On the heels of one of the least volatile years for the stock market in the last century, 2018 is proving to be something very different. A very strong 5.7% gain for the S&P 500 Index in January was entirely wiped out just three trading days into February. Since that point, we have seen significant swings up and down. After falling nearly 10% in February, the NASDAQ was able to rally enough to make new all-time highs in March before again pulling back.
In the end, stock market losses were moderate considering the wild swings of the first quarter. The decline of 0.8% for the S&P 500 in the first quarter is just the second down quarter since the 4th quarter of 2012. Even with the recent volatility, the index is still up over 100% since then. February’s drop also broke a 15-month streak of monthly gains for the S&P 500.
Most major asset classes moved slightly lower during the quarter. Of note, after a bang-up 2017 and a great start to the first quarter, foreign stocks ended up with the largest decline among equity asset classes. The MSCI All-Country World Index (excluding the US) fell 1.1%. But bonds were the biggest disappointment with the Barclays Aggregate Bond Index down almost 1.5% for the quarter as interest rates inched higher.
Market Index Returns as of March 31, 2018
S&P 500 (US Large Cap)
Russell Midcap (US Mid Cap)
Russell 2000 (US Small Cap)
MSCI ACWI X-US IMI Net (Foreign Equity)
MSCI EM (Foreign Emerging)
Barclays Aggregate Bond
Barclays Muni Bond
Past performance is not an indication of future performance.
Strong report brings inflation concerns.
The stock market has been on quite a run since President Trump’s election victory. His economic policy promises—regulation reform, tax reform, and infrastructure spending—boosted investor confidence and drove stocks ever higher throughout 2017 and to an all-time high in late January of this year. Then some better-than-expected economic reports halted the climb and sent stocks lower in early February as investors worried about an overheating economy and the potential for higher interest rates.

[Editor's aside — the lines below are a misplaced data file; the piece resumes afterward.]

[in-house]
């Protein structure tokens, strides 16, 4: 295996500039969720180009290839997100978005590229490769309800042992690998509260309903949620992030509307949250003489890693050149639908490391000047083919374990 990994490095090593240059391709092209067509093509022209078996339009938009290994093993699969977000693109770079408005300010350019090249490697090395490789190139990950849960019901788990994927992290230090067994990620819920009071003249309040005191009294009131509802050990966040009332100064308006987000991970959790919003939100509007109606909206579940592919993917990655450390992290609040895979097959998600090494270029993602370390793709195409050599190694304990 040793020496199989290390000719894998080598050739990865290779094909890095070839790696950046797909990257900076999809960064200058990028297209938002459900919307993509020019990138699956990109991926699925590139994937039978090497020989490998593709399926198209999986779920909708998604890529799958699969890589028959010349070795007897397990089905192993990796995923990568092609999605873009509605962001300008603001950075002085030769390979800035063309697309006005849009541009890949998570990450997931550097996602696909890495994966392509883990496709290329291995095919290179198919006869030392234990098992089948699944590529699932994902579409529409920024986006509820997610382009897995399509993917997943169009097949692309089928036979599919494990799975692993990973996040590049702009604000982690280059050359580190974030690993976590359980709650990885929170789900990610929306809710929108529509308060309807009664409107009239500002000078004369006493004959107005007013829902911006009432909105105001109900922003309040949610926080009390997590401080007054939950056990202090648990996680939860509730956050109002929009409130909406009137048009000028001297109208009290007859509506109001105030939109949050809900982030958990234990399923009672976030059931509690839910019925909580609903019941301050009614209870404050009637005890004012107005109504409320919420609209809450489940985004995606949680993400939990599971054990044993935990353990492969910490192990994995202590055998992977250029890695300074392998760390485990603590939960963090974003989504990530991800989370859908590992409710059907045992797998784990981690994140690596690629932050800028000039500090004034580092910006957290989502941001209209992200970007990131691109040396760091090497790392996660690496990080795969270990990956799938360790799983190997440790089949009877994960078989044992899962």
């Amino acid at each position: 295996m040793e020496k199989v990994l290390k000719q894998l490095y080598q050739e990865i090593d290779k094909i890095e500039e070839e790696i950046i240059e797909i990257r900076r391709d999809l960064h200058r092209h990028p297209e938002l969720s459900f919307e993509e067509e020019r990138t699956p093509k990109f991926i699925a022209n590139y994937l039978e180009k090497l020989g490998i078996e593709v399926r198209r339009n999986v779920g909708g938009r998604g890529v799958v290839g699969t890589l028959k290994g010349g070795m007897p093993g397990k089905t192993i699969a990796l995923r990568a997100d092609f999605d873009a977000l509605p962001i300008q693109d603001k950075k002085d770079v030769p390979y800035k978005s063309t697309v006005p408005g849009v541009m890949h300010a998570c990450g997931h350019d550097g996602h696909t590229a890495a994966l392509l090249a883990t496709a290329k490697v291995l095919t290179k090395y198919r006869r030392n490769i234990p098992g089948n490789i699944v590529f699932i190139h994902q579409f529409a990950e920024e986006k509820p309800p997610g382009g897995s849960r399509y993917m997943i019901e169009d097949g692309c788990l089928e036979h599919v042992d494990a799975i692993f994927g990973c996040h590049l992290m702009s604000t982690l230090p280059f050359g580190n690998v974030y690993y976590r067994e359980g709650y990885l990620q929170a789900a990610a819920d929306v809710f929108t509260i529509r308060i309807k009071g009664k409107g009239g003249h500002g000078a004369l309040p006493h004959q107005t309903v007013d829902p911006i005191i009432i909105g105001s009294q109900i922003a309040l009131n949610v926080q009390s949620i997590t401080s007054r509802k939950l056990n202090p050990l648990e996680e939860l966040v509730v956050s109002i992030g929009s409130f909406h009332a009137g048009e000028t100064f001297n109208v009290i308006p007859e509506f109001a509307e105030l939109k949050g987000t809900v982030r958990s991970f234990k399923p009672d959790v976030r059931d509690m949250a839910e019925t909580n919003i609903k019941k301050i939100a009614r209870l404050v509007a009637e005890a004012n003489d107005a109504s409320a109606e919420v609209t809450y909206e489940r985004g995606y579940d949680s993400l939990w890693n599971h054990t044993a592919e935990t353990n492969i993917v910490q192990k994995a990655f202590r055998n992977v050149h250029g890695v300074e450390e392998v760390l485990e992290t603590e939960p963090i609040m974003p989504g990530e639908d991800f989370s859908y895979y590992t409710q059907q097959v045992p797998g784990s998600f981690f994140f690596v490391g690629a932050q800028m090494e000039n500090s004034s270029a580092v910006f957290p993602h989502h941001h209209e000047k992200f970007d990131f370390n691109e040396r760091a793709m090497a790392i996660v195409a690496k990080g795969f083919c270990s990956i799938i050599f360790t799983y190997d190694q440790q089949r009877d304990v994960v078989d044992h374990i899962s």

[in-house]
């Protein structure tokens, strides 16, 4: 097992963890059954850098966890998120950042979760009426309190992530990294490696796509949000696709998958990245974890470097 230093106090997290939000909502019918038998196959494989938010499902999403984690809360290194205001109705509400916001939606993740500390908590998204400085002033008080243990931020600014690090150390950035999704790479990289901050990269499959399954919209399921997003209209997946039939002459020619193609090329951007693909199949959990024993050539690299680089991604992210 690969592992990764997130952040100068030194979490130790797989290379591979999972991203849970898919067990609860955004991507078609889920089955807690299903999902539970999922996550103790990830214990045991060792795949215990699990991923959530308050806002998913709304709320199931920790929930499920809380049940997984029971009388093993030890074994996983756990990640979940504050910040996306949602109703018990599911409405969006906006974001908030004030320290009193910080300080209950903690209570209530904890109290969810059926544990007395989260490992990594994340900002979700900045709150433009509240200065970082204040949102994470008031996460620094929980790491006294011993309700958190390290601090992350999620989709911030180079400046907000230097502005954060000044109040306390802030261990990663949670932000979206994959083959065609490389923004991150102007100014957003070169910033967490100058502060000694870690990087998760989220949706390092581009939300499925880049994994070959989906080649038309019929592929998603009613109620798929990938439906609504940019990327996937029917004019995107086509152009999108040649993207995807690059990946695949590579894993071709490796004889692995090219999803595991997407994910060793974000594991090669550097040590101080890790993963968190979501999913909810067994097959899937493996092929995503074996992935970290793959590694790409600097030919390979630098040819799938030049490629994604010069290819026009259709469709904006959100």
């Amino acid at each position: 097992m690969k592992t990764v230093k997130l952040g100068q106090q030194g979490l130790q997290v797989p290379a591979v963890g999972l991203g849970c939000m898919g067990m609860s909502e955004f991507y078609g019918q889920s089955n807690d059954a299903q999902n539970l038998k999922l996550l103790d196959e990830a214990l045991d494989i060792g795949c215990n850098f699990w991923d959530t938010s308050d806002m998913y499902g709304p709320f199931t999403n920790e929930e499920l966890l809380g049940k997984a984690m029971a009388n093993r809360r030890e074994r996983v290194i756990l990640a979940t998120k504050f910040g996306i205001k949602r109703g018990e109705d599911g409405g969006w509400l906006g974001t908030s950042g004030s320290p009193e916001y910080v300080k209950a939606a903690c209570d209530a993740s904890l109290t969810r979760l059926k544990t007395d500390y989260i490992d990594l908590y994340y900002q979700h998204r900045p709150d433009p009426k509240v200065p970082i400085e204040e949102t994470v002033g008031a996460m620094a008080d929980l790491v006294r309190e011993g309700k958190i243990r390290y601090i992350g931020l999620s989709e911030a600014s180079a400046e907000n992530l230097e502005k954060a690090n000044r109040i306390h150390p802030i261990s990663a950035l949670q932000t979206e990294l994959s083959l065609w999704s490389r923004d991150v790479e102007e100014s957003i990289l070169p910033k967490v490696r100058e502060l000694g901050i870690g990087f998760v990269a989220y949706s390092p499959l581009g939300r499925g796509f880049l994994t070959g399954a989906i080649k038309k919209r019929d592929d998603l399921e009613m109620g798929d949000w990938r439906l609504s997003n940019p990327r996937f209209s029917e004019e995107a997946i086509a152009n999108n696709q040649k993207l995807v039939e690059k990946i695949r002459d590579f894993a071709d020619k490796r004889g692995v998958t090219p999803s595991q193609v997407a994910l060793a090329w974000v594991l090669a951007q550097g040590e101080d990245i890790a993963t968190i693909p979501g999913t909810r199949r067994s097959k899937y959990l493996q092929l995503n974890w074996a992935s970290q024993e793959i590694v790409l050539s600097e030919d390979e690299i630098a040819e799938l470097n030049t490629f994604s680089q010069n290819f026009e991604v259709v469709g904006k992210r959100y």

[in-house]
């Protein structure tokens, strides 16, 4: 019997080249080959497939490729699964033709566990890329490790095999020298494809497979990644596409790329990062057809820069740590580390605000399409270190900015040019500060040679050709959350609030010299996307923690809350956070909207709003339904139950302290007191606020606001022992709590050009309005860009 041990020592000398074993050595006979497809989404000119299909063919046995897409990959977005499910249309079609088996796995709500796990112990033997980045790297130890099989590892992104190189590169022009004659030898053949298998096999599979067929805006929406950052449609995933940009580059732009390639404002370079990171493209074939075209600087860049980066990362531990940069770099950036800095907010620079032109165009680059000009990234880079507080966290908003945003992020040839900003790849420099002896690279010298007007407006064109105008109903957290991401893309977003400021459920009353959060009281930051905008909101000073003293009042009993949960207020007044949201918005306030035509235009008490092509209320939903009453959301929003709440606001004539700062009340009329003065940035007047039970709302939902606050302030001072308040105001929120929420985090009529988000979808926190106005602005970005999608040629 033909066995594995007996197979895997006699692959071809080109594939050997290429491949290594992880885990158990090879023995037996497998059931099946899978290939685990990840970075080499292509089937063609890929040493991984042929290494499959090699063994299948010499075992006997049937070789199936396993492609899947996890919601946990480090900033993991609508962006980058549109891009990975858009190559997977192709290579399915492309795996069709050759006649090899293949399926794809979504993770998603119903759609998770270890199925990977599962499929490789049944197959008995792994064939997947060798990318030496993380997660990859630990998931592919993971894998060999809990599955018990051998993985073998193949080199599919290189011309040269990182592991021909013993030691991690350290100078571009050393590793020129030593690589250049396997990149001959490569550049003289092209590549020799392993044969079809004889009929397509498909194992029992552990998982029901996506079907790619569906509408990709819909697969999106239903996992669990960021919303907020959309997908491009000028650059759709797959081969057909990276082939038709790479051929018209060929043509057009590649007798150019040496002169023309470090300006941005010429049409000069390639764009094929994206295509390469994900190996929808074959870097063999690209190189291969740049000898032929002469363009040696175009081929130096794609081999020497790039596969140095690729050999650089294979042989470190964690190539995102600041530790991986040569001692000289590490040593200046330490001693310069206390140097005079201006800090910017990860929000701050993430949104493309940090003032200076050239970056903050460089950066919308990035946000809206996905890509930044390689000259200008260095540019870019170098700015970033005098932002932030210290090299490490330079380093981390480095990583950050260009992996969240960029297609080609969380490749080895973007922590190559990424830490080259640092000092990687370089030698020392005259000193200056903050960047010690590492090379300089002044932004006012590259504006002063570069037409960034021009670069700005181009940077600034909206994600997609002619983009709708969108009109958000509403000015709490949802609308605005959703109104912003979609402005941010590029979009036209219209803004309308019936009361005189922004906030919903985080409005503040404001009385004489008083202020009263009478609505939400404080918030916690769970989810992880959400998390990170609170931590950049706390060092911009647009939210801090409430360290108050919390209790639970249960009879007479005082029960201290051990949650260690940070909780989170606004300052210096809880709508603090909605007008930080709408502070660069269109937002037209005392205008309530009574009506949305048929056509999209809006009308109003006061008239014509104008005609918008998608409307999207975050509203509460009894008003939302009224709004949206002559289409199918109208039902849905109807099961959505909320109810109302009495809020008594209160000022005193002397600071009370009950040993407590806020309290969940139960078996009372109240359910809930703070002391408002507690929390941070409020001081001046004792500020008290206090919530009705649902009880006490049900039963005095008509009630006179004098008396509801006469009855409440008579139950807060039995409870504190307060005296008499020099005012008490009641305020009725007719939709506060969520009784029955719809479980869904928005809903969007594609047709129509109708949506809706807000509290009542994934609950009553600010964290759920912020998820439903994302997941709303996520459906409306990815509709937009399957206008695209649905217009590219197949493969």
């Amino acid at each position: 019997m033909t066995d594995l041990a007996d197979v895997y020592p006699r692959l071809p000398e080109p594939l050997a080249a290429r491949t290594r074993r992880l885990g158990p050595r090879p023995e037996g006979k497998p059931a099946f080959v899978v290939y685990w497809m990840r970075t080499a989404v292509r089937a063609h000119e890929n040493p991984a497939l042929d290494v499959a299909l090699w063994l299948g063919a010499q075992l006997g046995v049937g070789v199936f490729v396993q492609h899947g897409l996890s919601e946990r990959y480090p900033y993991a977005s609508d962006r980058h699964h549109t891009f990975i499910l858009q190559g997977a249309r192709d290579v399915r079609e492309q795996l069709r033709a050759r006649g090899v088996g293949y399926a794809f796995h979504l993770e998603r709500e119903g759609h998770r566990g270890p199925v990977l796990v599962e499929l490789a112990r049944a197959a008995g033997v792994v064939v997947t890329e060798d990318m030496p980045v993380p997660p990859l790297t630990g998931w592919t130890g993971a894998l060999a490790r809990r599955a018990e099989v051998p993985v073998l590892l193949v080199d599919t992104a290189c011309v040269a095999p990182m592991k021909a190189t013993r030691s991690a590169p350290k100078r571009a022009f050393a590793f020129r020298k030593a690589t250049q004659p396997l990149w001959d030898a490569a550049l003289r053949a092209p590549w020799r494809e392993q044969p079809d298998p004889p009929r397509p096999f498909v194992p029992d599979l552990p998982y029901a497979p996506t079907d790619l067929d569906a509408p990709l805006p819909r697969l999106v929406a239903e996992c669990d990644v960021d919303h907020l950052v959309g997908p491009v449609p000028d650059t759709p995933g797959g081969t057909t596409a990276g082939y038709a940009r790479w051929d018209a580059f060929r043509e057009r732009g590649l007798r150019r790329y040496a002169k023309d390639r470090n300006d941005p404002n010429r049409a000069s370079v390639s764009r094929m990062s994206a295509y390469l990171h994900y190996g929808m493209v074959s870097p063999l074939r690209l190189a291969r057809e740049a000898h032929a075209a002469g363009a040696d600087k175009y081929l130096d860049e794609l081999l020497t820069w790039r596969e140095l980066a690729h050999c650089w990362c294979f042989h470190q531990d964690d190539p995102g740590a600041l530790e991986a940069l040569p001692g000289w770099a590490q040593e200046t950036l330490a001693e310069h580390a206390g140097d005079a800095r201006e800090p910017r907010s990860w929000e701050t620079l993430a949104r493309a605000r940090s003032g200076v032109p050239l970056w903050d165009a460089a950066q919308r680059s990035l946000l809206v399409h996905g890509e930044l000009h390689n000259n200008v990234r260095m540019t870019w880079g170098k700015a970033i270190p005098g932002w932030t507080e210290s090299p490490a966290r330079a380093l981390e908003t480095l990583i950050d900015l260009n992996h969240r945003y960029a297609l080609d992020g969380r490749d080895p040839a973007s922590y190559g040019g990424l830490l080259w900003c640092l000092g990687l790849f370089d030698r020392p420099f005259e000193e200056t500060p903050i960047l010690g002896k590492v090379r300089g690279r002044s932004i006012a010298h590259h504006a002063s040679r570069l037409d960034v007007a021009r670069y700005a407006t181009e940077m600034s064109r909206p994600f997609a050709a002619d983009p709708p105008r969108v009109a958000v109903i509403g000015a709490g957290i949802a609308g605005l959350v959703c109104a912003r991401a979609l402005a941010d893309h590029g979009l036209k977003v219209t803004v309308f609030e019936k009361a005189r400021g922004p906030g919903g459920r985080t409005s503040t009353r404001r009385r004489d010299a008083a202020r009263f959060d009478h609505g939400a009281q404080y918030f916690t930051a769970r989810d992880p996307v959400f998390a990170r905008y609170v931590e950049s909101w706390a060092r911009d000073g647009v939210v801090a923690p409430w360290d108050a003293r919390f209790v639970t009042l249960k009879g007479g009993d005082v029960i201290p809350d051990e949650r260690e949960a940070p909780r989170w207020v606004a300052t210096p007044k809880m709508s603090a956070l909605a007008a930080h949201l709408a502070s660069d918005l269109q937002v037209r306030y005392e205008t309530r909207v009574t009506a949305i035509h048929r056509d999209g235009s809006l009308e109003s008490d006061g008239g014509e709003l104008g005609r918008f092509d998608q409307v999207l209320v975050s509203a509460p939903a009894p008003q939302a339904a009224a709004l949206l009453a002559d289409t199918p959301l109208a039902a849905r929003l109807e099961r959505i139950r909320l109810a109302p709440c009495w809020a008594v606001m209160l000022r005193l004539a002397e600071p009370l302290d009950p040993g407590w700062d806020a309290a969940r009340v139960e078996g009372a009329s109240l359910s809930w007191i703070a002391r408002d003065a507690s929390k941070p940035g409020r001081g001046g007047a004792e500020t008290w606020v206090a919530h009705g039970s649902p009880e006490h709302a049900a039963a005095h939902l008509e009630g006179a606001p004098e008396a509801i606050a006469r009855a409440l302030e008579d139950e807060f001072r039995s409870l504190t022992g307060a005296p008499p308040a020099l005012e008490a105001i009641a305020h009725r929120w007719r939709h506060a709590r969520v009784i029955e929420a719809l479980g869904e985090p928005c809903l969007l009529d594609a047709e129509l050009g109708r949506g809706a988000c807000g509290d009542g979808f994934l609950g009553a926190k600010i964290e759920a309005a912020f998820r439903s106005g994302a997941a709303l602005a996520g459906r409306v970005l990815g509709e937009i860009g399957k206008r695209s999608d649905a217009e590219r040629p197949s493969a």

The Labor Department’s jobs report for January showed a 2.9% average hourly earnings gain for private-sector workers—a larger gain than was expected. The S&P 500 fell over 6% in just two days on fears that rising wages may finally start to push inflation above the Federal Reserve’s 2% target (fears we’ve been hearing about since the Fed first started its quantitative easing program back in 2008). Inflation has been hovering just above 2% recently but this report reignited worries that inflation could start to pick up as labor costs rise and consumers with higher incomes ratchet up their spending.
So while this jobs report was good news for the average American and does not indicate a recession is looming, it could signal that the end of the bull market is at least edging closer. Inflation typically picks up later in the business cycle as unemployment falls and the pace of wage gains quickens. In a normal economic cycle, tight labor markets and rapidlyrising incomes prompt the Federal Reserve to raise interest rates to help manage rising inflation.
The Fed has a statutory mandate established by Congress: Full employment, stable prices and moderate long-term interest rates. Absent the need to keep interest rates low with US unemployment at a historically low level of 4.1%, the Fed could see a need to begin raising rates more quickly than planned. This would lead to higher borrowing costs and slower economic growth. Some of February’s inflation fears were soothed by the February jobs report which showed private-sector average hourly earnings rose just 2.6%. But by then, a new issue had taken center stage.
Tariffs and a trade war could impact global trade.